Mobile payments are becoming widespread across merchants and customers alike. Three major mobile wallets dominate the market – Apple Pay, Google Pay and Samsung Pay. Each service uses near-field communication (NFC) technology that allows consumers to simply tap their smartphone to a retail terminal. A 2017 Allied Market Research report estimated that the global mobile payments market will reach $3.4 billion by 2022. The service is also growing according to a report from Packaged Facts that found 30 percent of consumers made a mobile payment in 2017.
Recently JPMorgan Chase announced it is expanding its services to offer mobile wallet payments without having to use a previously required QR code for purchases. Chase Pay customers who use a Samsung Galaxy smartphone can link their mobile wallet to Samsung Pay, which uses NFC technology. By connecting the two wallets, Chase Pay and Samsung’s mobile wallet, users have more options when paying. Plus, they can earn reward points. A survey by JPMorgan Chase found that roughly 70% of merchants anticipate accepting digital wallet payments within the next five years, a trend that led to the company’s investment into this technology.
The main difference between Samsung Pay and Apple Pay is that Apple requires merchants to have the property hardware installed in the checkout lane which has caused some retailers to create their own branded mobile payment apps. For example, Starbucks estimated that 23.4 million consumers will use its app to complete a purchase at least once every six months. In 2017, Walmart Pay rolled out in 4,774 stores. The big-box store is signing up tens of thousands of new users a day with two-thirds of customers using the payment system for a second time within 21 days. Brick-and-mortar stores are also catching on with the mobile payment trend. Phillips 66 gas stations has also introduced a mobile payment system to its network of 6,8000 locations.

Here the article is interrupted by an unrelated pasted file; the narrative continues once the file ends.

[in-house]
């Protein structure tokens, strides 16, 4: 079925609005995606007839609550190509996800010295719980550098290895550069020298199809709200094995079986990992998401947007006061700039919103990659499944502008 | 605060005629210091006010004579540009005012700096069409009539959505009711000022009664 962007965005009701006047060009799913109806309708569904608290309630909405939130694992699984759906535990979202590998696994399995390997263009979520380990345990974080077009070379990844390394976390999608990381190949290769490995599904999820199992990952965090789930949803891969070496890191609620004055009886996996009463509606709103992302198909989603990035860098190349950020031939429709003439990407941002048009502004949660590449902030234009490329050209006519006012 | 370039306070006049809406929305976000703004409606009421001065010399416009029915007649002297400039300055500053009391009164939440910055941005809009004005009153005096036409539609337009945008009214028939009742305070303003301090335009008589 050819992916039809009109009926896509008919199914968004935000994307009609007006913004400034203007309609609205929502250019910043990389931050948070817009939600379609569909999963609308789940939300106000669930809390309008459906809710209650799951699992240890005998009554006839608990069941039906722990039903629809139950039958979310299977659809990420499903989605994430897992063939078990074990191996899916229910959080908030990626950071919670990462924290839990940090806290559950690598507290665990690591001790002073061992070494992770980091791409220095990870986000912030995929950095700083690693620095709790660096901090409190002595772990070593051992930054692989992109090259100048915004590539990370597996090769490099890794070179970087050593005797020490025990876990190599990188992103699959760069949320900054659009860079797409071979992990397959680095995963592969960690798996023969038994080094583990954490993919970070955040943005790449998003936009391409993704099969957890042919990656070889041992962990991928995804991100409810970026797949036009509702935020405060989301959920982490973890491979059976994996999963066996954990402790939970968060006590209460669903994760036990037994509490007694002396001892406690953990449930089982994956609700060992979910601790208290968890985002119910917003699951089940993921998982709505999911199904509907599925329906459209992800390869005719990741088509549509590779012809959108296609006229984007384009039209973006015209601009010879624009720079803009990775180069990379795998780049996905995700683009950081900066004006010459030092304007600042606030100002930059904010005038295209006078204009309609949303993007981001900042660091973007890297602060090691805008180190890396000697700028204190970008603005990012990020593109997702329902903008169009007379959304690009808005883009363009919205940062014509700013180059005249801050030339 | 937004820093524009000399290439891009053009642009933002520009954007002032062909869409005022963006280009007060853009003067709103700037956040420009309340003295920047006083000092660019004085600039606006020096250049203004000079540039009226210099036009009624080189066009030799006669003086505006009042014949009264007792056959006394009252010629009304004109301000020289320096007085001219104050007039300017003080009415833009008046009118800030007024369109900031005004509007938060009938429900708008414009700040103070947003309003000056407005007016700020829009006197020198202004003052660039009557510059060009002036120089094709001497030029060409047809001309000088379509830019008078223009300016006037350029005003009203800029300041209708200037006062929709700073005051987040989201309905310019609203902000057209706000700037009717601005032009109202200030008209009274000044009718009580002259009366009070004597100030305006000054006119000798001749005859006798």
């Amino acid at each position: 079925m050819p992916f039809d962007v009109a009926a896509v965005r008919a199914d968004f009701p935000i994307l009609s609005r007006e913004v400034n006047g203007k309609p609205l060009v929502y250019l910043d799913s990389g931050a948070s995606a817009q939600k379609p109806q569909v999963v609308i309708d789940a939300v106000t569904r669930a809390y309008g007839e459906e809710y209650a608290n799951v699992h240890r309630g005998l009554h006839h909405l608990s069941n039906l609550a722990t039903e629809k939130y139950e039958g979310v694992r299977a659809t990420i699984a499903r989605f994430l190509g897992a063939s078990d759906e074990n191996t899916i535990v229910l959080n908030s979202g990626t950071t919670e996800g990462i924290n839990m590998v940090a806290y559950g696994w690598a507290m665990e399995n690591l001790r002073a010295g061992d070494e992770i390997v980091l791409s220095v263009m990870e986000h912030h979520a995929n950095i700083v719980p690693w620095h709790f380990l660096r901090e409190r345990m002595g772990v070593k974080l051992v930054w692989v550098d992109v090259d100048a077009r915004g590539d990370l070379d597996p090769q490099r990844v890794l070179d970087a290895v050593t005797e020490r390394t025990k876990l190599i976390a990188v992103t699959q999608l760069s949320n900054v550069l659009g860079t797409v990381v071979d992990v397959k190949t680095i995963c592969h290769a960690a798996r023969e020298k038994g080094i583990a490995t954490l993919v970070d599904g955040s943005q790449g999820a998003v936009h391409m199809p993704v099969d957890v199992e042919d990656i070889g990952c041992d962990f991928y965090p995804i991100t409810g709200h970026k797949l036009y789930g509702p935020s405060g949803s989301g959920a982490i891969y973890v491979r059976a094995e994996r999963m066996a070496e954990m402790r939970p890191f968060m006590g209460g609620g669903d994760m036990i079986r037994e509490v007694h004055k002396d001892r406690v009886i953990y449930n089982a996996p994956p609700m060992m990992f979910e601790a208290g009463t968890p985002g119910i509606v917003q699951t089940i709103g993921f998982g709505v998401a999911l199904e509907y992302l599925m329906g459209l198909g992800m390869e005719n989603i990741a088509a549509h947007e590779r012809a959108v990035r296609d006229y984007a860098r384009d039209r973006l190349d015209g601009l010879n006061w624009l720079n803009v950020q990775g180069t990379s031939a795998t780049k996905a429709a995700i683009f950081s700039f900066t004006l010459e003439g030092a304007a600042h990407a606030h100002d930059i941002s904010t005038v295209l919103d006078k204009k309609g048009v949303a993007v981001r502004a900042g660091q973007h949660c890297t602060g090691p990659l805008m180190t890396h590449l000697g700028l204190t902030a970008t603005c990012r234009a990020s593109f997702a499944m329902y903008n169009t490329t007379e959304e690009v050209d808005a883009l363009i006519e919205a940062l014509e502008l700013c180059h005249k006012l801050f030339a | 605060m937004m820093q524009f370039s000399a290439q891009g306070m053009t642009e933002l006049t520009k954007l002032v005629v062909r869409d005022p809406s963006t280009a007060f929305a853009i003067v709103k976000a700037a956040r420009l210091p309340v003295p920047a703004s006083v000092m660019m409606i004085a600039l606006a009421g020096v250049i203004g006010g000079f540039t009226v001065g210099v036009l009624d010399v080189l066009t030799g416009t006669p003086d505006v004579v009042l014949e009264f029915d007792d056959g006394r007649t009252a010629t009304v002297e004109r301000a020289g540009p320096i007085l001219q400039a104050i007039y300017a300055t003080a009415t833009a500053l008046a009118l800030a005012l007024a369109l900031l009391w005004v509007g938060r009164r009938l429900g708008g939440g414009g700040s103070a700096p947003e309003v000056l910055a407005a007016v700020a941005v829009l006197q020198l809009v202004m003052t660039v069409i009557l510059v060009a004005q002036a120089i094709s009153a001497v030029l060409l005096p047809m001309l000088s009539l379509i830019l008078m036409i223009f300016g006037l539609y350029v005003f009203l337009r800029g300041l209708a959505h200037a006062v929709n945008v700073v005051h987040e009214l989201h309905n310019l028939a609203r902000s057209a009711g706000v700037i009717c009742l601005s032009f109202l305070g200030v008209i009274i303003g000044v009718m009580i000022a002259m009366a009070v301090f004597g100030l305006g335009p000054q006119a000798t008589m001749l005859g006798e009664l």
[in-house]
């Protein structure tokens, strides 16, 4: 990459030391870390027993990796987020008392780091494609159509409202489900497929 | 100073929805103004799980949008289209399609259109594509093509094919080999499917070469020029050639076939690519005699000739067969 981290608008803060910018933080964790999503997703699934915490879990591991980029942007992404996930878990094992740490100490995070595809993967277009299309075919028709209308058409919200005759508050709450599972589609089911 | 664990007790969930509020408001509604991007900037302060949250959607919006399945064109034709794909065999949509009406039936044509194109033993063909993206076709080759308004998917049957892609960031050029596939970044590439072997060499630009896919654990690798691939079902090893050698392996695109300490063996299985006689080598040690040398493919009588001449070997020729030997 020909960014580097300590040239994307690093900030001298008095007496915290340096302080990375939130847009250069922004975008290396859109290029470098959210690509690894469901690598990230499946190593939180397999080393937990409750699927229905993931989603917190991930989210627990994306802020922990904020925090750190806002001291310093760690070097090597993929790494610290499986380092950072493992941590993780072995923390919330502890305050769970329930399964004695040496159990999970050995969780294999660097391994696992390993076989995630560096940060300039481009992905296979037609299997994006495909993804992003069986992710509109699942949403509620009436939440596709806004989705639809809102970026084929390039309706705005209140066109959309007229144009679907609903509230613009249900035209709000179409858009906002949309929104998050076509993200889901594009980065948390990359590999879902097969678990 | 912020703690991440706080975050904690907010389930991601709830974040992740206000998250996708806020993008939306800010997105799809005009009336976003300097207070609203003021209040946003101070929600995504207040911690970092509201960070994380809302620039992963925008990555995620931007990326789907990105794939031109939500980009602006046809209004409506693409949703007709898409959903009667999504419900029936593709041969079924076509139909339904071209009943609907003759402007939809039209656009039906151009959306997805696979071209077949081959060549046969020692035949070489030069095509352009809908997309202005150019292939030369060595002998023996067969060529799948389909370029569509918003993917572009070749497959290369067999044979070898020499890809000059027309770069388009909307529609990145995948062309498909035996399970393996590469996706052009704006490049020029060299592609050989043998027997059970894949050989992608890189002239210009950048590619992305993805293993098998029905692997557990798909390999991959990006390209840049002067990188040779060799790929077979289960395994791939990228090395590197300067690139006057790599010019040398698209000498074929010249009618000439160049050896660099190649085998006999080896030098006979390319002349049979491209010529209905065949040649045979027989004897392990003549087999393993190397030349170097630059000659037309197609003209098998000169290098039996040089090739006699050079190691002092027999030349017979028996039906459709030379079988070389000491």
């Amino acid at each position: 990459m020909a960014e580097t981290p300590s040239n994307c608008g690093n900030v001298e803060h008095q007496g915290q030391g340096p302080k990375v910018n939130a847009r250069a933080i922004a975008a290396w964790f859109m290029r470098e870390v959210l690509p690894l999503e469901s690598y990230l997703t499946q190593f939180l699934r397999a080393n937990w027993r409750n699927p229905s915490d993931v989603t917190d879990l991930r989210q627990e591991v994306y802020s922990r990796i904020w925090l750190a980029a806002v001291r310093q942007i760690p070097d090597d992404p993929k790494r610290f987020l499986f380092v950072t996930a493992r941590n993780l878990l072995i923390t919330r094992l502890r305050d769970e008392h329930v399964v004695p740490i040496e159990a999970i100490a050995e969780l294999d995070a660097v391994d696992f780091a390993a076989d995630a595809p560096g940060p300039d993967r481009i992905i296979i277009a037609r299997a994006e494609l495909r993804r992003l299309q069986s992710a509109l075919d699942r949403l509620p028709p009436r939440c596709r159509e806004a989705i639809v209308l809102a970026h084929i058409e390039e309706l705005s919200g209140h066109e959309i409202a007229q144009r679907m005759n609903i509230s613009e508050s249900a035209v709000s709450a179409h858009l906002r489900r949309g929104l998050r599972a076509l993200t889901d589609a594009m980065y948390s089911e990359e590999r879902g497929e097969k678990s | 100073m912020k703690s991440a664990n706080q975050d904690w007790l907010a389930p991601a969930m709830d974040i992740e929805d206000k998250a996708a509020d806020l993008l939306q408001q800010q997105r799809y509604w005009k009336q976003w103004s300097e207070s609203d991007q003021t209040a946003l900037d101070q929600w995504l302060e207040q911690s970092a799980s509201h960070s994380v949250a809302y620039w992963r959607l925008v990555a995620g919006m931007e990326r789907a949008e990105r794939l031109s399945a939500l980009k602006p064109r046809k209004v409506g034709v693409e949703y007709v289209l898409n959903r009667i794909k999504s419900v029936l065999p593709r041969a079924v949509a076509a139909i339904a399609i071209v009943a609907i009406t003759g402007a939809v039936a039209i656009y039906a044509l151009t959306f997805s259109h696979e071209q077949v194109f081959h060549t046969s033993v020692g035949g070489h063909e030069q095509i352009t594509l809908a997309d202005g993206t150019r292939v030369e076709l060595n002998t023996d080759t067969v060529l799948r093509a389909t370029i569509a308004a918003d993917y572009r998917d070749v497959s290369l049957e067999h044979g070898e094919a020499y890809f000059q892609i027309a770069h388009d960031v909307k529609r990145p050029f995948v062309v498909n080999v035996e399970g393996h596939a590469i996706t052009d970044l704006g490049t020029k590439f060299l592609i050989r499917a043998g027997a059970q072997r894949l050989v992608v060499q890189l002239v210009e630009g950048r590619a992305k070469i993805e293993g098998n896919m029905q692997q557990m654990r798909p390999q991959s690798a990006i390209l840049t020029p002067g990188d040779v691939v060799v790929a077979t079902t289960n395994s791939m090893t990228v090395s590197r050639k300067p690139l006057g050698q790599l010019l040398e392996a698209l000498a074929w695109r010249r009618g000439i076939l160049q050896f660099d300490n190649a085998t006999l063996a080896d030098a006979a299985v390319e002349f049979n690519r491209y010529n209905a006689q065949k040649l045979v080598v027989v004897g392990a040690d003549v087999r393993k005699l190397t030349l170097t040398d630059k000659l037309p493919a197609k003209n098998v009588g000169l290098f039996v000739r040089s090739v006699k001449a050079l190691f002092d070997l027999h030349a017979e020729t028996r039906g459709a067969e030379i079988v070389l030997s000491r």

The ease of use and quick payments are attracting retailers and consumers to adopt mobile payment systems. Wallets may soon become a thing of the past.